We saw some simple examples for XML-RPC & SOAP in the March,2004 issue. However, the latest technology is Axis from Apache Software Foundation.
Apache Axis can be thought of as an improved implementation of Apache SOAP. While Apache SOAP used DOM for XML parsing, Axis makes use of SAX and hence it is more efficient and fast. Secondly, it supports automatic generation of WSDL (Web Service Description Language) file. We have already seen how this is done in an earlier tutorial on utilizing JWS from ASP.NET. (see axis1.htm ).
In that lesson, we had created a simple bean and exposed that as web service in Axis.
this tutorial, we will create a Stateless
Session Bean EJB using WebLogic-7
After developing the EJBean and deploying it in WebLogic-7 server, we will test it with a standalone console-mode client. This is the correct step-by-step procedure in developing programs. If it works well, we will create a JSP to access the EJBean. In all our previous lessons, we had been using servlet as client for the EJB. This is the first time that we are using JSP for accessing the EJB.
Normally, it is not a good practice to simply transfer the servlet code to JSP as scriplet, because, in that case the business logic will be exposed to the web server administrator. If it is a servlet, the developer is deploying the class file only in the web server. So the web server?s administrator cannot see the source code for the business logic. But, if it is a JSP with plain scriplet, without using ?JSPbean?, the server administrator can see the source code. It is normally observed that except in the OSF/FSF circles, business logic is not meant to be exposed to others. That is why it is the standard practice to use a JSPbean and refer to it in the JSP file. It also helps in partial separation of code and presentation. (Readers can refer to the first installment of J2EE tutorial on page 110 of DeveloperIQ, October 2003 issue, for details on JSP, JSPbean etc,available in j2ee1a.htm) .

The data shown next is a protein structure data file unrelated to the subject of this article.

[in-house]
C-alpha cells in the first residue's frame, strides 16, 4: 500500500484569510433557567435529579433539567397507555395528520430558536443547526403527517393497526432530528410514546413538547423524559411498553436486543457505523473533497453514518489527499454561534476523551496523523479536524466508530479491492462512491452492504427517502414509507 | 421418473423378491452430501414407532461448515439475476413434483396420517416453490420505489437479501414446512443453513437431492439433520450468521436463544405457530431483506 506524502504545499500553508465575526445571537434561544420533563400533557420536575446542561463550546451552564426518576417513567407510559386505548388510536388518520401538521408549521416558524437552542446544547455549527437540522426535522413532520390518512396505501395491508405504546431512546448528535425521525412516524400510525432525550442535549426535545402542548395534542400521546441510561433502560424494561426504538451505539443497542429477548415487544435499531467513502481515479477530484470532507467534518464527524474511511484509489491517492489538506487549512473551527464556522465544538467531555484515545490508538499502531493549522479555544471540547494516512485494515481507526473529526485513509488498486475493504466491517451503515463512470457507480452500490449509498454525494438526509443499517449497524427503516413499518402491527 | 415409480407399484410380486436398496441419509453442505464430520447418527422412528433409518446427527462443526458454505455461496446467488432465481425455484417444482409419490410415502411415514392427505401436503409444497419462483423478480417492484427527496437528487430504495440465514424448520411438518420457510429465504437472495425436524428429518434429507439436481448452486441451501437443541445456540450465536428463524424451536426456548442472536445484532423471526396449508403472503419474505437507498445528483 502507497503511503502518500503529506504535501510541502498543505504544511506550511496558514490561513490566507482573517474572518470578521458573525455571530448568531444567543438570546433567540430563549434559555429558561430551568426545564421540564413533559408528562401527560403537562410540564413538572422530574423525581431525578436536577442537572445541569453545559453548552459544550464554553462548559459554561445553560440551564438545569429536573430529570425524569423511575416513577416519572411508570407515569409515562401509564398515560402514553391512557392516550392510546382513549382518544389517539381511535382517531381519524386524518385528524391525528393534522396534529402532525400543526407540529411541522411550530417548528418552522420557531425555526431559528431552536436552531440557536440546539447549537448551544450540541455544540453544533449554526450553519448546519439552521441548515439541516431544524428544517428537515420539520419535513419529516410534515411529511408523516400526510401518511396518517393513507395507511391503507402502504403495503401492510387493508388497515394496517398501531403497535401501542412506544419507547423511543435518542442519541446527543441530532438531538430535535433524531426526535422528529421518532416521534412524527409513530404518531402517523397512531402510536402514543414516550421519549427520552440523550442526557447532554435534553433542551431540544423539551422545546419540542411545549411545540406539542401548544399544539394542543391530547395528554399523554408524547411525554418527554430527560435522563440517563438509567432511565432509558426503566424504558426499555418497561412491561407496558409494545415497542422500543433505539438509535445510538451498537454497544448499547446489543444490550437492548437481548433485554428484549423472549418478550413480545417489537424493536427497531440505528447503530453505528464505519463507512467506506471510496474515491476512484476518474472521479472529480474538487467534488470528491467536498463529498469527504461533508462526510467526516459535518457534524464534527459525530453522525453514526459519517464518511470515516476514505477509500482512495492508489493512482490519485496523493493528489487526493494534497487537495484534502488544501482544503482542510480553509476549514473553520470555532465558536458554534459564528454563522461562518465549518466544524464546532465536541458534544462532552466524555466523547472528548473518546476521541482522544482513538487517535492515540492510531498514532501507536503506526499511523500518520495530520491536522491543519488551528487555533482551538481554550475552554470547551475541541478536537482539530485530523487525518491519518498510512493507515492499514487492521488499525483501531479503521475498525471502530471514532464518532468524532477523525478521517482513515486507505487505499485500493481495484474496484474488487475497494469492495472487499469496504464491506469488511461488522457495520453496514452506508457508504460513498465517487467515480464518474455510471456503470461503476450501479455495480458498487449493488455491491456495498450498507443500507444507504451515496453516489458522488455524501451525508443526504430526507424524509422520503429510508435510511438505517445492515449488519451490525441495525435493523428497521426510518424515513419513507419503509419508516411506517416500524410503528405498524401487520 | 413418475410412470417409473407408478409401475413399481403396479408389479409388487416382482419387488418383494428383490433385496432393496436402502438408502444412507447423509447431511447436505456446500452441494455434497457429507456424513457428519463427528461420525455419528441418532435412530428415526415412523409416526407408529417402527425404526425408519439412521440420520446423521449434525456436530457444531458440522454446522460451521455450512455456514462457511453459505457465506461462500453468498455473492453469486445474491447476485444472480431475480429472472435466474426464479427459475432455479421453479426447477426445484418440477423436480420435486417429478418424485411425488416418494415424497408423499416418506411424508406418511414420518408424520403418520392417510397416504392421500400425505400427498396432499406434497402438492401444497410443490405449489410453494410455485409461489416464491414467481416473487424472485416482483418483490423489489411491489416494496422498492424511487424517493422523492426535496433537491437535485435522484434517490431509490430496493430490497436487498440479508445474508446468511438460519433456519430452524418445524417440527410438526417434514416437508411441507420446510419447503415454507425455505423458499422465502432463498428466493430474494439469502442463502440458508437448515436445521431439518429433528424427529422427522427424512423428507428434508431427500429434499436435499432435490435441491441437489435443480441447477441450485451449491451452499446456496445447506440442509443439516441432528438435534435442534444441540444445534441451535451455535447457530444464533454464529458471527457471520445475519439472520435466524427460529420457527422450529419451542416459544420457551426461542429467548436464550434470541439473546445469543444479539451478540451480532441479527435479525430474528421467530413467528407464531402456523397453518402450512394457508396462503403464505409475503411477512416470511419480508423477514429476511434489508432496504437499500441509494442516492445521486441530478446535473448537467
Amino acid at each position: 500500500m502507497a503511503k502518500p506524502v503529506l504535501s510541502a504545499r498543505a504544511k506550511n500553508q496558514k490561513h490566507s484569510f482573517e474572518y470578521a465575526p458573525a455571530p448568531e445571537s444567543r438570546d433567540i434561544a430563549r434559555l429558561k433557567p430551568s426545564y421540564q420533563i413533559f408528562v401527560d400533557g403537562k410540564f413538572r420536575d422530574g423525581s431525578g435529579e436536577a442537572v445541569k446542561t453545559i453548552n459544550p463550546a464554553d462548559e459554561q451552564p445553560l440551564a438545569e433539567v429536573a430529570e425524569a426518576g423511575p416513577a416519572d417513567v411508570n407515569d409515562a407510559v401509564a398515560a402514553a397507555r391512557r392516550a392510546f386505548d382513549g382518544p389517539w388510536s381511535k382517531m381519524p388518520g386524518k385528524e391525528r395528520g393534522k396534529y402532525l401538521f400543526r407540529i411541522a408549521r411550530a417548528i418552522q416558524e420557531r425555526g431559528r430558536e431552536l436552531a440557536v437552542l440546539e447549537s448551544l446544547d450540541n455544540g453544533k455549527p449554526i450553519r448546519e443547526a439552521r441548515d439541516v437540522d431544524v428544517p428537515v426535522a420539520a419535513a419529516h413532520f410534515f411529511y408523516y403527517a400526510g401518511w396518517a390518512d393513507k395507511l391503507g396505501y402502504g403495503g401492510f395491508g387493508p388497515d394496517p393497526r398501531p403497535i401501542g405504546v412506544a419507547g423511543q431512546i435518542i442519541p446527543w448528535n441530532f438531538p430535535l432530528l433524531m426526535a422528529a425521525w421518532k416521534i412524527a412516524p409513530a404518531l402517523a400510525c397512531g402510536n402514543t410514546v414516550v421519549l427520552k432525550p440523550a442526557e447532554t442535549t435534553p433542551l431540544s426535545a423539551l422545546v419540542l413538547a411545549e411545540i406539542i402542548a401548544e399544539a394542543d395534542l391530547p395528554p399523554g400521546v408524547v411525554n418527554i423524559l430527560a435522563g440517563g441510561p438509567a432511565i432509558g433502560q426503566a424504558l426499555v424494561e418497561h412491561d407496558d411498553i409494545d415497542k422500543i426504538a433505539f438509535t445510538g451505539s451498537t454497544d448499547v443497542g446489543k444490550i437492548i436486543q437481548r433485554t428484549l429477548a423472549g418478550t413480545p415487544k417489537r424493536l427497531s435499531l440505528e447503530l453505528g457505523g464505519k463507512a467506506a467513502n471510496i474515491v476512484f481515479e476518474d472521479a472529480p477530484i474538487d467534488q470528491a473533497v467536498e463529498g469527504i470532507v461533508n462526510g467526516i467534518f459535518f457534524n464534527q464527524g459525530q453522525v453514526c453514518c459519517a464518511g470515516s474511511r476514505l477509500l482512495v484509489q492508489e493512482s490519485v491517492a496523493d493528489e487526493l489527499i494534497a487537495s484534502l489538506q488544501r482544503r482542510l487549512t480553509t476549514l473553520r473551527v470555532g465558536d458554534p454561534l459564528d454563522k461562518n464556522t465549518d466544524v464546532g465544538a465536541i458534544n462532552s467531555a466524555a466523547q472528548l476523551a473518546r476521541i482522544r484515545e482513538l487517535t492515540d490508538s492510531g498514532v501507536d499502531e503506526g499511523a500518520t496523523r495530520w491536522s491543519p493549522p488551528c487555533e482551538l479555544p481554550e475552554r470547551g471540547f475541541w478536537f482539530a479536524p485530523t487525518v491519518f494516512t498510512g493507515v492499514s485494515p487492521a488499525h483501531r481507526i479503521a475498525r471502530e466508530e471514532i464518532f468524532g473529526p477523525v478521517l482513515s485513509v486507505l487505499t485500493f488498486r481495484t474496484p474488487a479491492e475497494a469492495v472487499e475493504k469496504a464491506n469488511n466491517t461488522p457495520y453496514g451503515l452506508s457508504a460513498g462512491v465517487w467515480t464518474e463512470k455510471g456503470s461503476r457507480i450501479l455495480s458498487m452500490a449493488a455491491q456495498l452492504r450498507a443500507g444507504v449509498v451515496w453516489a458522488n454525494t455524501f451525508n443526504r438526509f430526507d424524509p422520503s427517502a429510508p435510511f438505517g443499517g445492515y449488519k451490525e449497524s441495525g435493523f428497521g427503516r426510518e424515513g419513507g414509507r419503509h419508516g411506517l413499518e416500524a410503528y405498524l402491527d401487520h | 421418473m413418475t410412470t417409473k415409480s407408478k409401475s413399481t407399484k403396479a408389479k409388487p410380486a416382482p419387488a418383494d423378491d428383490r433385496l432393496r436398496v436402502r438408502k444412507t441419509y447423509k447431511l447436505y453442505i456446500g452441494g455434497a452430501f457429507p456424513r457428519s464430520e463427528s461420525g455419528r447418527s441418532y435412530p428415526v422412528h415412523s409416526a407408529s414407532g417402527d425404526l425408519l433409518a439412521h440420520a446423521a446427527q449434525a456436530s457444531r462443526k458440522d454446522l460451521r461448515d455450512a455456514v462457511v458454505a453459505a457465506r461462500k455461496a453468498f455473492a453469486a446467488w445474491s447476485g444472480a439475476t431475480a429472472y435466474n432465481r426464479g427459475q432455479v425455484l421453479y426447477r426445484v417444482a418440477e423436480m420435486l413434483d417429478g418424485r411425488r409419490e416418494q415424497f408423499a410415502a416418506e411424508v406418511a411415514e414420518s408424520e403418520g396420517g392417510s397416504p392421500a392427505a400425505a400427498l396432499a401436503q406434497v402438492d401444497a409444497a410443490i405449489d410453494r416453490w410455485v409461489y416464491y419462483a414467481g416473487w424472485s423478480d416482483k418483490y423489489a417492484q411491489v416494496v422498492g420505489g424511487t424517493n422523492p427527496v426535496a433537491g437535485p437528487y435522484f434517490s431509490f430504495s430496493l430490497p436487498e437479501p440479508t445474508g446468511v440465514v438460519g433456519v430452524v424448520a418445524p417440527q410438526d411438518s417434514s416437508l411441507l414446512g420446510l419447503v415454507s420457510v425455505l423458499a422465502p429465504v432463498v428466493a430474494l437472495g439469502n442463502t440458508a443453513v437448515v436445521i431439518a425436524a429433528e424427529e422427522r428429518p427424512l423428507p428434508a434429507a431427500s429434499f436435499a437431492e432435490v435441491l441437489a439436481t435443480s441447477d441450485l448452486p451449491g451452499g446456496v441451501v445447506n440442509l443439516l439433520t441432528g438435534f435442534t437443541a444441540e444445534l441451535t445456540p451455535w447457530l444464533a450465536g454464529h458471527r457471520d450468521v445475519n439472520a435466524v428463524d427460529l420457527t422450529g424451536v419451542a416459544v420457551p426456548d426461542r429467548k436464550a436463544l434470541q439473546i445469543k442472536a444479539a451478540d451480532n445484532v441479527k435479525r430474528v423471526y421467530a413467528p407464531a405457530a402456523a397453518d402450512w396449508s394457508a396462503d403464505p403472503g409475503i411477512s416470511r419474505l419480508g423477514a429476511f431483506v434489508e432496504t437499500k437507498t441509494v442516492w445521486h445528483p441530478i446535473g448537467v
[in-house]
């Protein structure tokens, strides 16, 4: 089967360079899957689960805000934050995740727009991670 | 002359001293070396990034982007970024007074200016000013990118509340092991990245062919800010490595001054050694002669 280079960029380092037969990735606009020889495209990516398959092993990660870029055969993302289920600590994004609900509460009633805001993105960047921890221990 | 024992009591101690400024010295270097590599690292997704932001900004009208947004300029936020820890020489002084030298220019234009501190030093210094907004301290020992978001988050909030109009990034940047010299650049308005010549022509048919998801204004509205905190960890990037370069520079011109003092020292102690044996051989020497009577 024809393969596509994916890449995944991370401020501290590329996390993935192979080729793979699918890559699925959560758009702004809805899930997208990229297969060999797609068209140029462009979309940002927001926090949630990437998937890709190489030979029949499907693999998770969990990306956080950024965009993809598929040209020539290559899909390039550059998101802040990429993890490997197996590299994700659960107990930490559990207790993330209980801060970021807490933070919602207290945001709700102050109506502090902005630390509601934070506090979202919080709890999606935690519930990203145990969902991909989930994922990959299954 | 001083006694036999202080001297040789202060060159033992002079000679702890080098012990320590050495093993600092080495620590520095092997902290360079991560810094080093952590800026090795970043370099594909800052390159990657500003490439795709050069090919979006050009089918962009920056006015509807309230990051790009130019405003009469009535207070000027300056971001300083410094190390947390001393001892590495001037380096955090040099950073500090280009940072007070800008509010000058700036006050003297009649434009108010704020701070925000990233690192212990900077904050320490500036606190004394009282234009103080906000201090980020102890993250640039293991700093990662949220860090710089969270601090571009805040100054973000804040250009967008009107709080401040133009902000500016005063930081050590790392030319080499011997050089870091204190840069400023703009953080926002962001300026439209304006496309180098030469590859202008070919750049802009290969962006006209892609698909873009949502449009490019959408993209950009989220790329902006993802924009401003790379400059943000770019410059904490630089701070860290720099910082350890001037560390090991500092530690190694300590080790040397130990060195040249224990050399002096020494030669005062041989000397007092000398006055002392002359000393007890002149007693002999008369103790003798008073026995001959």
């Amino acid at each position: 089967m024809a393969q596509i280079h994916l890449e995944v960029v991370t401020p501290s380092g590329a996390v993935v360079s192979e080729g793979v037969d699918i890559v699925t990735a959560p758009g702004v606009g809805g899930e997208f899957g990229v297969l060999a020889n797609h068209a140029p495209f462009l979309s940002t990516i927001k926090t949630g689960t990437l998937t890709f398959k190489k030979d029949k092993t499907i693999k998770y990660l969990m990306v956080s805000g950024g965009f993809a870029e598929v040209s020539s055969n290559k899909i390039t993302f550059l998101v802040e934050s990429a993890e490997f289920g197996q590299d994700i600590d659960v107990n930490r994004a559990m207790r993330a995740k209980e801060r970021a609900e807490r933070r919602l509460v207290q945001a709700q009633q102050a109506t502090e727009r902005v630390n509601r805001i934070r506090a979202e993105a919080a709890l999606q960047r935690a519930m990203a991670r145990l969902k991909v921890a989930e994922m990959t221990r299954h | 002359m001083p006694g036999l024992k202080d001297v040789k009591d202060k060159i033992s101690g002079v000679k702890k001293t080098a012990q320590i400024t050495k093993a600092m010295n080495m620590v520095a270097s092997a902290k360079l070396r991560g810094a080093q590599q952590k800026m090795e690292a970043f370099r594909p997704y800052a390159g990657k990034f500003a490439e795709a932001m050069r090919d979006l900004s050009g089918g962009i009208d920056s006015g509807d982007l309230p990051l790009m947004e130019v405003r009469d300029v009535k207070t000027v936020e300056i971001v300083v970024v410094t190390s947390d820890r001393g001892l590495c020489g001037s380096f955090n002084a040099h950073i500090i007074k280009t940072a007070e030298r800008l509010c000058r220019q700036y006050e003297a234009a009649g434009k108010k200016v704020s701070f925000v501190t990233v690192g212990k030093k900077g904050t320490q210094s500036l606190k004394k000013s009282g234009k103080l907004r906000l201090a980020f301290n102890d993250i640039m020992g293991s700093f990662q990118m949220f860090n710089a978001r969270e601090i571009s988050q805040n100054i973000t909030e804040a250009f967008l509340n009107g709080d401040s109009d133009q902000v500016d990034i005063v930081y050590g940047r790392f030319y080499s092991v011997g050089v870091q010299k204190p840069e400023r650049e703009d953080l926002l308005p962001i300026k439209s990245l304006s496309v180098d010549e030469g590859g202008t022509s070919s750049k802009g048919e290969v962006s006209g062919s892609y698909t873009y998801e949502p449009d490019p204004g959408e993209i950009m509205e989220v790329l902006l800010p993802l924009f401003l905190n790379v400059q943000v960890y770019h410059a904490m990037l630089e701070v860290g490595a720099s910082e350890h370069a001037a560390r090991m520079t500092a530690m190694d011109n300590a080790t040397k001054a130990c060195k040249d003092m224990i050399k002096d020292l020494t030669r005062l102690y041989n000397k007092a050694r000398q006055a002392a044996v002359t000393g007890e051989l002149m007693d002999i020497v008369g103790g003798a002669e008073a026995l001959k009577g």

But, in the present case, we need not follow that procedure and unnecessarily complicate things because the actual business logic is in EJB and not in JSP. The JSP is simply the code for invoking the EJB. This will considerably simplify things. We will deploy the JSP and test the JSP in tomcat3.2 server.The big question now is ?Why not deploy the JSP in weblogic server itself??
After all, any J2EE container will have provision for running Servlets & JSP, as also EJB. So it is possible and sometimes recommended. But, it is not always essential and is sometimes to be avoided for the following reasons:
1. It may not be desirable to get tied down to
2. Moreover, Apache themselves are reported to
be working on the creation of an EJB server and it is certain that there will
be greater synergy between tomcat and Apache EJB server when it appears.
3. Besides all these reasons, we have a much
more important reason for using tomcat
as the web-tier. We want to expose our EJBean as an XML-webservice, using Axis
and it works fine in tomcat as both are from Apache.
Some people prefer to use simple JavaBeans in
place of EJB. But, it is not advisable?Scalability, security, load balancing,
transaction support etc. are of
paramount importance in enterprise and it will be most unreasonable to forego
all these built-in advantages of EJBean and opt for plain bean.
There was an interesting posting in the web by Joshua Davis on this topic as follows: (quoted below).
?J2EE = Java Server Pages?
?Java Server Pages are useful for creating HTML user interfaces
quickly, but that?s about it. Projects
that attempt to ?simplify J2EE? by using JSPs and Servlets without using EJBs
inevitably end up having transaction management problems.?
?EJBs are too complex?
?EJBs do not need to add significant complexity. Stateless session EJBs are not difficult to write, and provide a simple way to expose transaction-managed functionality from an EJB server. Home interface, remote interface, EJB implementation and deployment descriptor are easily made as templates, & no complex ?persistence? is coed